Rescue. Restore. Empower.

Aspiring engineers pave a path of sustainability.

This year on International Youth Day, we’re joining with the United Nations and many other organizations to celebrate the power of youth in our world! As people who work to empower youth, we have seen the ways support and access to education, job training and mentorship can transform a life. 

Youth Day’s 2023 focus is on green skills: pursuing a sustainable world. Shifts toward sustainability are a significant step in achieving the UN’s Sustainable Development Goals, which include eliminating poverty and hunger, working toward gender equality and good health, and many more. Developing a greener world will depend on all of us adopting green skills — “knowledge, abilities, values and attitudes needed to live in, develop and support a sustainable and resource-efficient society.” (UN) 

There’s a group of kids in Horizon who have taken an interest in a set of green skills — the aspiring engineers. These children and youth are in Horizon’s care in Kenya, and work together on projects around the Micro Community where they live. The kids range from primary to high schoolers, but they share a dream to become civil engineers. 

Baba George, a caregiver in the community, guides the group in their activities and teaches them new skills.

“We realized there is a funny trend in children. A trend of dreaming big in their younger stages and later gradually backing off from them,” George says. “So we want support their aspirations so they don’t wither somewhere along the way.”

He says they’re hands-on kids and always quick to help. The aspiring engineers have developed their teamwork as well as technical skills, both essential for one of their latest projects: building a fence around the community’s bee-keeping farm. 

The aspiring engineers work on a project in the community.
The aspiring engineers work on a project in the community.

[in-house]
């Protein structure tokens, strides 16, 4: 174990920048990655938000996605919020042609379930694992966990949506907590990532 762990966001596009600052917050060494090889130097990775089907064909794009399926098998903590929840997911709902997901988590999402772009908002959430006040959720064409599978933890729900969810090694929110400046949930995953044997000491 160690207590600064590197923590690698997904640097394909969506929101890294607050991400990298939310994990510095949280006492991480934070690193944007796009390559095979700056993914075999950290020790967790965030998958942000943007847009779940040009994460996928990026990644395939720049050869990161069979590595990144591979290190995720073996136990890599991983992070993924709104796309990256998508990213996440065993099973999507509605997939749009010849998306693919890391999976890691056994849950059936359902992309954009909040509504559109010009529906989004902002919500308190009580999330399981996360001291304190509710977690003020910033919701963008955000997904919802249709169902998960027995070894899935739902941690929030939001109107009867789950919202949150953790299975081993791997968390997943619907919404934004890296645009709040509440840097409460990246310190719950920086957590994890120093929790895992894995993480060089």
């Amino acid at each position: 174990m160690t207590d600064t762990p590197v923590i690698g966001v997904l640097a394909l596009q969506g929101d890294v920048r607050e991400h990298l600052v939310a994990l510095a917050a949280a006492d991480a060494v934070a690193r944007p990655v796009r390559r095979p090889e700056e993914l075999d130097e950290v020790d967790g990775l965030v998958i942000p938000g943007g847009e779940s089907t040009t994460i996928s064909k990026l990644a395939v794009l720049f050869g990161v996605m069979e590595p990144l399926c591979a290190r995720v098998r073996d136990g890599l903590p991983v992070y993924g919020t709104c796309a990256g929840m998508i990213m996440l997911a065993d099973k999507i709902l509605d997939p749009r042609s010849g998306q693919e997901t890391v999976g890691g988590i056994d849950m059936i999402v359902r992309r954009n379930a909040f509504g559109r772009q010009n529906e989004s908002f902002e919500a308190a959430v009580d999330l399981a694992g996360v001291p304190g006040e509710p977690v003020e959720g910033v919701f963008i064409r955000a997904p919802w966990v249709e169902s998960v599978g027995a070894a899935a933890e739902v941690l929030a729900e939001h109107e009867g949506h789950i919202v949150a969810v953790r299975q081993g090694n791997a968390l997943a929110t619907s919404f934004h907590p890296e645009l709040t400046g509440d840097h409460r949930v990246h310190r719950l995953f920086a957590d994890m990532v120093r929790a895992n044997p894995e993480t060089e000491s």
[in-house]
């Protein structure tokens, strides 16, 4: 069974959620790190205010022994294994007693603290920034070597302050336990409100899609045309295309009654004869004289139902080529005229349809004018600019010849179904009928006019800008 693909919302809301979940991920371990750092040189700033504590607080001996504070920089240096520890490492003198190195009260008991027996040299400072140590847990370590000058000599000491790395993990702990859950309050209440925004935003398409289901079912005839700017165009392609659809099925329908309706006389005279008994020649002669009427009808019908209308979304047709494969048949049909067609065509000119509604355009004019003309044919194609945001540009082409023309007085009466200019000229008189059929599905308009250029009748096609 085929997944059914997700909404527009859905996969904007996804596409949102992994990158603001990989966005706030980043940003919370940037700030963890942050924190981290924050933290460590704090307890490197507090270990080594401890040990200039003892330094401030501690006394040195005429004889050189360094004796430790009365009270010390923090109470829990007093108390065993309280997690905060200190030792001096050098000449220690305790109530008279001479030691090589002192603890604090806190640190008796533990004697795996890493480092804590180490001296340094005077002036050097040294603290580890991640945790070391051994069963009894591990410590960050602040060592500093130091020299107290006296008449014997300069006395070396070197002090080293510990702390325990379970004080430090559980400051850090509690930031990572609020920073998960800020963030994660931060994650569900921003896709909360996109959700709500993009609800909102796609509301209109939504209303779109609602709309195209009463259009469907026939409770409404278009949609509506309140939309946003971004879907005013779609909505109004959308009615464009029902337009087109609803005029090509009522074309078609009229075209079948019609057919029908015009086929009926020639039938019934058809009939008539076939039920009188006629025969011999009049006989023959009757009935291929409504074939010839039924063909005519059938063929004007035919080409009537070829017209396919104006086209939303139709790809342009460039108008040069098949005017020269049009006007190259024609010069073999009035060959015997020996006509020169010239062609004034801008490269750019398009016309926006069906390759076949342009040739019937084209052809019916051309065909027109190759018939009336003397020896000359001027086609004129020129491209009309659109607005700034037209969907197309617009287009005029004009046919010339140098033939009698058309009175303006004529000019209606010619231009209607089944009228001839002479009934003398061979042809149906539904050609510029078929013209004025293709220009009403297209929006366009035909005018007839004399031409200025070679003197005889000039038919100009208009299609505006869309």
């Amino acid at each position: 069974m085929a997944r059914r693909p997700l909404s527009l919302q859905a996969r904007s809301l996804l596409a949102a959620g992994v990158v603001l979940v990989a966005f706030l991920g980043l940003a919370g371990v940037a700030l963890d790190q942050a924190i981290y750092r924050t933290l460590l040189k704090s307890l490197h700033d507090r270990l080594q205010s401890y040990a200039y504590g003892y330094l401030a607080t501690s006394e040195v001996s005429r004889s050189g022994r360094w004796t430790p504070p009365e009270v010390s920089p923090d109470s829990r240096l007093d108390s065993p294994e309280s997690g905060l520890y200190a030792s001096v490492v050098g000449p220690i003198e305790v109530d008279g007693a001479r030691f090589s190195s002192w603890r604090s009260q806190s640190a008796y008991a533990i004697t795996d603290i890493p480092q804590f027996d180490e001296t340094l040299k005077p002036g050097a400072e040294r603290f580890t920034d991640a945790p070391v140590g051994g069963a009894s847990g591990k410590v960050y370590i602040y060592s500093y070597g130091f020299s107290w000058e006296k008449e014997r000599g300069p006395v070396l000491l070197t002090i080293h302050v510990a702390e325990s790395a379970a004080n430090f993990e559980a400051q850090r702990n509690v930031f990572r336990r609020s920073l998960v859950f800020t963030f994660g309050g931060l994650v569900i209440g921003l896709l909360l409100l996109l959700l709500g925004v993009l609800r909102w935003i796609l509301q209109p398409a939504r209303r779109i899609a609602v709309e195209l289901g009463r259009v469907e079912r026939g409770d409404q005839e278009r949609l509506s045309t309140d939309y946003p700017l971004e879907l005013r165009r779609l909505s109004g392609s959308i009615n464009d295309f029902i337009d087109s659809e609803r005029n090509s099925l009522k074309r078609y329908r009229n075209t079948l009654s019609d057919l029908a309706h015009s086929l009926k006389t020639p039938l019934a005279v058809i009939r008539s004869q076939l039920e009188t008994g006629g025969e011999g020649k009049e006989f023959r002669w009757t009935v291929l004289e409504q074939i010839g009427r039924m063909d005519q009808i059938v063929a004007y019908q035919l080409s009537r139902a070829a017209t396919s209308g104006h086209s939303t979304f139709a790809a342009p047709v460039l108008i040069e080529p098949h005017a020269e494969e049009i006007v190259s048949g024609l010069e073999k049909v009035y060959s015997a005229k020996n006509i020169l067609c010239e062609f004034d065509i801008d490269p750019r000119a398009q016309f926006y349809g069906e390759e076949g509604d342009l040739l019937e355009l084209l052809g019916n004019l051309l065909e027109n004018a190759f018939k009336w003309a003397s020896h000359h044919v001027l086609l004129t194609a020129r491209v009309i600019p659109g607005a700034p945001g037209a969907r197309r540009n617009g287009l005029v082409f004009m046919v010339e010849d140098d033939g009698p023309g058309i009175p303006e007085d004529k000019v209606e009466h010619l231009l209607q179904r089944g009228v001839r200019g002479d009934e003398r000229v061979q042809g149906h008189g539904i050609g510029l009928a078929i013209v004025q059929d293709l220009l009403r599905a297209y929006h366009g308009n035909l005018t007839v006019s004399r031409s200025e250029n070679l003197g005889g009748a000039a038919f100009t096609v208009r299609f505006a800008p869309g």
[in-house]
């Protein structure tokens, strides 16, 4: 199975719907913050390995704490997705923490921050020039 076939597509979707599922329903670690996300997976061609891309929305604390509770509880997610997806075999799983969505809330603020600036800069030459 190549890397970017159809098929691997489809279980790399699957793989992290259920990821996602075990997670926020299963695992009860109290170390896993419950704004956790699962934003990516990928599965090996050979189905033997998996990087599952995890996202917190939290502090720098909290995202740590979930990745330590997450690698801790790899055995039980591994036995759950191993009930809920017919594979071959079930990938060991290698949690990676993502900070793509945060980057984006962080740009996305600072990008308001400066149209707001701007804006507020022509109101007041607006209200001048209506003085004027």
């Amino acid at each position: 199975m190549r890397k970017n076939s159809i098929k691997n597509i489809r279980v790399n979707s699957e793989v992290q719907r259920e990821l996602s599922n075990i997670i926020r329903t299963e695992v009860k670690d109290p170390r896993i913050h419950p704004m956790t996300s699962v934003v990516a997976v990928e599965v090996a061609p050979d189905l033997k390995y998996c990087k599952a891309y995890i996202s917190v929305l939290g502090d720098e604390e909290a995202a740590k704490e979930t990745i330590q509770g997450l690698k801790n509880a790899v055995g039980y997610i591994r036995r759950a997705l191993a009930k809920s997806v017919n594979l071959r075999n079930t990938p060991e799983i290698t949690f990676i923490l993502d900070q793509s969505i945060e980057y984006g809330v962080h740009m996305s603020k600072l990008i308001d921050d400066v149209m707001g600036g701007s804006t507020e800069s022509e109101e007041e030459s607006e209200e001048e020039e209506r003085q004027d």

George keeps the boys busy with special projects. One day, he instructed them to inspect a pathway in the micro community that runs from the main gate to the poultry unit and write down their findings and recommendations. 

Brighton, a high school student, loves the activities — he sees them as a wonderful opportunity to put into practice his aspirations of one day becoming a civil engineer. Together with his brothers in the micro community, they began working on the apiary fence and the pathway. Baba George gives the boys room to be creative and proactive, and only supports with advice and direction.

“Since I aspire to take civil engineering as I further my studies, I get self-driven to do the repairing of the road and erecting the fencing poles as they will be part of that course,” Brighton said when asked why he does what he does in the micro community. 

While these kinds of projects might not be the first things to come to mind when we think about “green skills,” civil engineering can significantly impact the resource-efficiency of communities. One study in the UK predicts the demand for civil engineers to increase by 10% by 2030, with an emphasis on specialties that deal with the environment and sustainability (1).  

The aspiring engineers’ journeys won’t end with high school. After graduation, they will still be able to continue in Horizon programming as part of the youth program. They will receive education and vocation mentorship, access to Supported Independent Living, youth clubs, and more, making the transition to adult life smoother and more successful.  

Support children and youth to experience rescue, restoration and empowerment, pursue their goals, and live sustainable lives. Visit us on Global Giving: